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Many differing opinions exist on what needs to be done about our current status of conserving energy and conserving our environment. With increased gas prices and energy costs, consumers are more aware of what benefits are available and the methods of obtaining them. The introduction of hydropower has been a major step for some, while a stumbling back for others. Advocates for hydropower have provided much information about the many benefits that we reap from using hydroelectric dams. Environmental activists denounce the many negatives that are created by the numerous dams located throughout the United States as well as other countries. Both sides present valid arguments and need to be addressed in order to fully understand the complex social, biological, political, and economic pros and cons.

Dams operate by using water as its main source of power. They produce power from fast volumes of moving water that turns a generator. This falling water at one gallon of water per second, can create one kilowatt of electrical power if it falls one hundred feed. When water behind a dam is released, it runs through a pipe called a penstock, which then delivers it to the turbine. Different shapes are used on these turbines, but are generally created to harness kinetic force of the moving water as well as the water pressure.
Another use of hydropower is pumped storage. In pumped storage plants, water is pumped from low resevoirs to a higher reservoir during off peak times, using electricity from different types of generators.Operators release it back into the lower reservoir through turbines if power is needed. Some power is initially lost, but pumped storage systems can be about 80 percent efficient.Sometimes it’s important to meet power demands where hydro plants have an advantage in their abilities when they also have reservoirs. Most plants may only produce hydro power all the time and can’t be adjusted when it comes to wanting more power in times of need. Whereas hydro plants with dams save up the water and allow it to flow only during peak times. These peak times can be beneficial to whitewater enthusiasts, but can also inhibit fishing opportunities because of the increased water flow.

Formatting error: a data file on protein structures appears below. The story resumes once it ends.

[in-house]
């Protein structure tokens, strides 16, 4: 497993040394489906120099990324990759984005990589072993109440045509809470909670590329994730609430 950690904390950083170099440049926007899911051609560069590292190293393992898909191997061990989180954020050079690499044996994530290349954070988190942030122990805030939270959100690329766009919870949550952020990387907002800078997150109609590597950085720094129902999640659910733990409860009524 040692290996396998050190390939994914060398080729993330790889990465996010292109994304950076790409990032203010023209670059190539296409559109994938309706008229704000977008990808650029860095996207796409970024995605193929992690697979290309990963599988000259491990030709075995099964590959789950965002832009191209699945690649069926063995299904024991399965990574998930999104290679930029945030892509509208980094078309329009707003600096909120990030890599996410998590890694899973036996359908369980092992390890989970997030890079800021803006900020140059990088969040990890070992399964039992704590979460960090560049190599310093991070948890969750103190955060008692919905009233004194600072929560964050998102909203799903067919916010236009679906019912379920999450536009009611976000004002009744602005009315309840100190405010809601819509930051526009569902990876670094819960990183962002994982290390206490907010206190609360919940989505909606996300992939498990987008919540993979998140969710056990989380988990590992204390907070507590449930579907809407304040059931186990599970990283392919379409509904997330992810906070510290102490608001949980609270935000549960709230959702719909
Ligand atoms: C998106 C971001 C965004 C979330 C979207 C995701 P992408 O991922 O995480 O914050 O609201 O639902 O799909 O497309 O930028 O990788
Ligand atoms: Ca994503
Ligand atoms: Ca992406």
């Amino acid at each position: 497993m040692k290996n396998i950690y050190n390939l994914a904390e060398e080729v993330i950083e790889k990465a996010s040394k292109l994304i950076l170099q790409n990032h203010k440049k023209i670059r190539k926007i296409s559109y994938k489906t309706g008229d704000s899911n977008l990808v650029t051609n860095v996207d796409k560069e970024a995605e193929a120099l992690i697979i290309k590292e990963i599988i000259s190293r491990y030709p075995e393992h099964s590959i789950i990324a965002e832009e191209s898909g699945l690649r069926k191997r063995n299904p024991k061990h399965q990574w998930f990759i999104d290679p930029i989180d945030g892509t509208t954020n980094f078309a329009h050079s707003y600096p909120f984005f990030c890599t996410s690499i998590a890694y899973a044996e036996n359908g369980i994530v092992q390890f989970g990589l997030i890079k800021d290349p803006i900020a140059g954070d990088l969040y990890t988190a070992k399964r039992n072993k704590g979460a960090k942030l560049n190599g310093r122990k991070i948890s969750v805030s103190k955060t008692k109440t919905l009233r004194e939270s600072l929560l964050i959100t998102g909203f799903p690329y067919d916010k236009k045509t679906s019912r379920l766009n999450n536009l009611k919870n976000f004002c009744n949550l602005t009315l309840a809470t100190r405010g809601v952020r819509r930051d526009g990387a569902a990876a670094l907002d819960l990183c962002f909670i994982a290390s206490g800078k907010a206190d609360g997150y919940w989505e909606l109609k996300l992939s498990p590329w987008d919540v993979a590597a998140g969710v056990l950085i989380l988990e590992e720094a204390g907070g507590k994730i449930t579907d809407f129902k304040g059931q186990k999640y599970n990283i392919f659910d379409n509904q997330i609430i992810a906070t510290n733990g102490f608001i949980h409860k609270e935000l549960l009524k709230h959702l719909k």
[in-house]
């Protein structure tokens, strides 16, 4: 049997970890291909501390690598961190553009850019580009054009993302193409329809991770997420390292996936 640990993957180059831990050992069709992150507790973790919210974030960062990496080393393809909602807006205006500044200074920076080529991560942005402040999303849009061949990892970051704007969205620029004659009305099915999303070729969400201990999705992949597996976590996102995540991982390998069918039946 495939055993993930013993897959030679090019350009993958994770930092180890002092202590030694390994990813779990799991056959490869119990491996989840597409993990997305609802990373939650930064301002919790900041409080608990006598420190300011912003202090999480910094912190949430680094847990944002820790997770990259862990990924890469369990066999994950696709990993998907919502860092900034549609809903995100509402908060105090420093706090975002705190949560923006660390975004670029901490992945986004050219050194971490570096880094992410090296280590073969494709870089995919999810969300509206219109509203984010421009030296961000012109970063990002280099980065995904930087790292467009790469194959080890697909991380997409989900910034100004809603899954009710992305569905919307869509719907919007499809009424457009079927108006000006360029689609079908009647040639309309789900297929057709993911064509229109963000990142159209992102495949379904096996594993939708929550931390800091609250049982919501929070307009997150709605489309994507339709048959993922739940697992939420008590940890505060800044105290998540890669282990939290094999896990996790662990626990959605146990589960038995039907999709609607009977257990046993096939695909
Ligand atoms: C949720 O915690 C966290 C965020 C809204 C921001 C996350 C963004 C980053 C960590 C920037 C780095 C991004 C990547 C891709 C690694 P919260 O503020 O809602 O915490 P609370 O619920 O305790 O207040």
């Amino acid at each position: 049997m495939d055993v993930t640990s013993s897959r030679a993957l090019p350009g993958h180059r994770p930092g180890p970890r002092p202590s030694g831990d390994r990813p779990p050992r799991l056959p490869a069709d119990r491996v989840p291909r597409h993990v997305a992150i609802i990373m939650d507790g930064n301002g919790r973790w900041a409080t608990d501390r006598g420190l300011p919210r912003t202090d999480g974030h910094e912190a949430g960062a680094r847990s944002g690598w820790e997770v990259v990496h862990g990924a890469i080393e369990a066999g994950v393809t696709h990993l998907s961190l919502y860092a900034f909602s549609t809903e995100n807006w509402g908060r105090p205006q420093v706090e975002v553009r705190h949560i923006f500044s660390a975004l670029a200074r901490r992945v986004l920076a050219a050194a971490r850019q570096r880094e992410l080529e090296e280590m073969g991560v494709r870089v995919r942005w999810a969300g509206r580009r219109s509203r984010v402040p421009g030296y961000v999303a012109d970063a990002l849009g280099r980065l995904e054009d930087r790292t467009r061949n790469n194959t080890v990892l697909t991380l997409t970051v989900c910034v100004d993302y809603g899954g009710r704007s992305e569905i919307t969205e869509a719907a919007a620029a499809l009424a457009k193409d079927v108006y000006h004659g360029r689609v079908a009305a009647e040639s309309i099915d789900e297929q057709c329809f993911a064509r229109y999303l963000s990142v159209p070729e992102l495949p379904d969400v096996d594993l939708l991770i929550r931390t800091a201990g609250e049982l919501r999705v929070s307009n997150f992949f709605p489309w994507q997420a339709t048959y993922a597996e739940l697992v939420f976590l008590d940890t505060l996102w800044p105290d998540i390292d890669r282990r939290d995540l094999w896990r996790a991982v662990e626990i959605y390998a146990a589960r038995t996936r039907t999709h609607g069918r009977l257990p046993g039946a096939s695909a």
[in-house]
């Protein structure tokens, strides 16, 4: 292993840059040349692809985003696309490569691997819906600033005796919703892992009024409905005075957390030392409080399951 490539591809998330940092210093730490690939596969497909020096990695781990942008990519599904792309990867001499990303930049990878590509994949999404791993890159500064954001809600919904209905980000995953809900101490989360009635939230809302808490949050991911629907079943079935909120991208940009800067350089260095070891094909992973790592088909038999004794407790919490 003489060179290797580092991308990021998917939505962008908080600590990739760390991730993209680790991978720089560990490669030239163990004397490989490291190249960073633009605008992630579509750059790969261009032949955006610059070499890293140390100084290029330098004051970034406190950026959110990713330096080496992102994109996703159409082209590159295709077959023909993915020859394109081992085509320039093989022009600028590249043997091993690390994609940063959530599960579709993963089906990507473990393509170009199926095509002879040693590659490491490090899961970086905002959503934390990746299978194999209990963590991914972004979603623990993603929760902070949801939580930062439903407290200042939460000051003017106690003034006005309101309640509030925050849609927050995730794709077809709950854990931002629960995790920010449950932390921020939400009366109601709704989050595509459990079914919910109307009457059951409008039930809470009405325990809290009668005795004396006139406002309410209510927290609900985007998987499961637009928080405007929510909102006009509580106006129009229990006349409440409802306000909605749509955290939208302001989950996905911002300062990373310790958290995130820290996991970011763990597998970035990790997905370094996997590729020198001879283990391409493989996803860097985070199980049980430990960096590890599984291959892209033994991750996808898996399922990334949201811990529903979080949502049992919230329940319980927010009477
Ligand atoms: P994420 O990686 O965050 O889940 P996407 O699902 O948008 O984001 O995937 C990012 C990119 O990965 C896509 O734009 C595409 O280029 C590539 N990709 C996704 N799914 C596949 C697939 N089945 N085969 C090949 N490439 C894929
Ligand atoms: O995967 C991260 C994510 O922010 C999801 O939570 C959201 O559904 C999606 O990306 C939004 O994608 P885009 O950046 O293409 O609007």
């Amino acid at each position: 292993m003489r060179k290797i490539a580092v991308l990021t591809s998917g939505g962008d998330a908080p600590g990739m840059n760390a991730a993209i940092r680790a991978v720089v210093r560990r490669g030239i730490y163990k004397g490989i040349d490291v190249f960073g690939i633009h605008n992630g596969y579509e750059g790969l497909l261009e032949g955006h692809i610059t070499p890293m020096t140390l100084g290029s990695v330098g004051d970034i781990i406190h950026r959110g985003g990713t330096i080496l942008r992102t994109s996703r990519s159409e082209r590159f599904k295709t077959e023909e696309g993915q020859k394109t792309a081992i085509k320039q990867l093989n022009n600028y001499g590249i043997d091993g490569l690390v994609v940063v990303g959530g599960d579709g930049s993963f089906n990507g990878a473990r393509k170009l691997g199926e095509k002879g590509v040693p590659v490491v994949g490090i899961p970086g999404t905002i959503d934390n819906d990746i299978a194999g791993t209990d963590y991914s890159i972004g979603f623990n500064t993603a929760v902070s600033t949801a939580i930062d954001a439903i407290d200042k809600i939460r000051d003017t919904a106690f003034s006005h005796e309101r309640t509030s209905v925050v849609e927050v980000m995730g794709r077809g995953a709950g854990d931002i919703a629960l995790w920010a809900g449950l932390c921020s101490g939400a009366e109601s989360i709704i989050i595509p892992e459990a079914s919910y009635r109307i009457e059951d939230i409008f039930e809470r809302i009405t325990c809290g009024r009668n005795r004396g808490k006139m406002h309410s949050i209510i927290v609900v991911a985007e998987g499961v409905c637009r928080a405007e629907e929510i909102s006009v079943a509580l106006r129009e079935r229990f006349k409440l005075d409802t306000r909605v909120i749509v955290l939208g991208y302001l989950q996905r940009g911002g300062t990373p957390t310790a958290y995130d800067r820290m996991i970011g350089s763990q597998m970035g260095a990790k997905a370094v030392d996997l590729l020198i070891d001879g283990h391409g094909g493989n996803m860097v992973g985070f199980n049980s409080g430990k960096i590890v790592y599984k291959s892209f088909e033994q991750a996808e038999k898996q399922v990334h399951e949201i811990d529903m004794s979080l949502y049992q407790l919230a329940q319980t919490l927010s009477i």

The United States is one of the largest producers of hydropower in the world, second only to China. Hydroelectric power is the largest source of renewable electricity in the world and in the United States. Hydropower also provides one-fifth of the worlds electricity, following closely behind fossil fuels. It isn’t strip mined, there are no radioactive emissions, and no possibility of meltdowns. It has taken advantage of natures offerings and developed a clean, renewable, and available source of energy. In terms of total production, hydropower is Americas leading renewable energy resource, and produces the energy equivalent of 500 million barrels of oil per year. By generating carbon-free electricity, hydropower can also avoid burning fossil fuels and releasing an amount of carbon dioxide that equals the annual exhaust of 61 million passenger cars or half of the cars on U.S. roads. It’s more reliable, efficient, and less expensive then geothermal, biomass, wind and solar energy. For every kilowatt-hour of electricity produced by a hydropower plant, only about .6 cents is needed to support its operation and maintenance. In nuclear and coal plants, kilowatts per hour are around 2.2 cents/kWh and 2.1 cents/kWh, obviously favoring the much cheaper method of energy production of hydropower.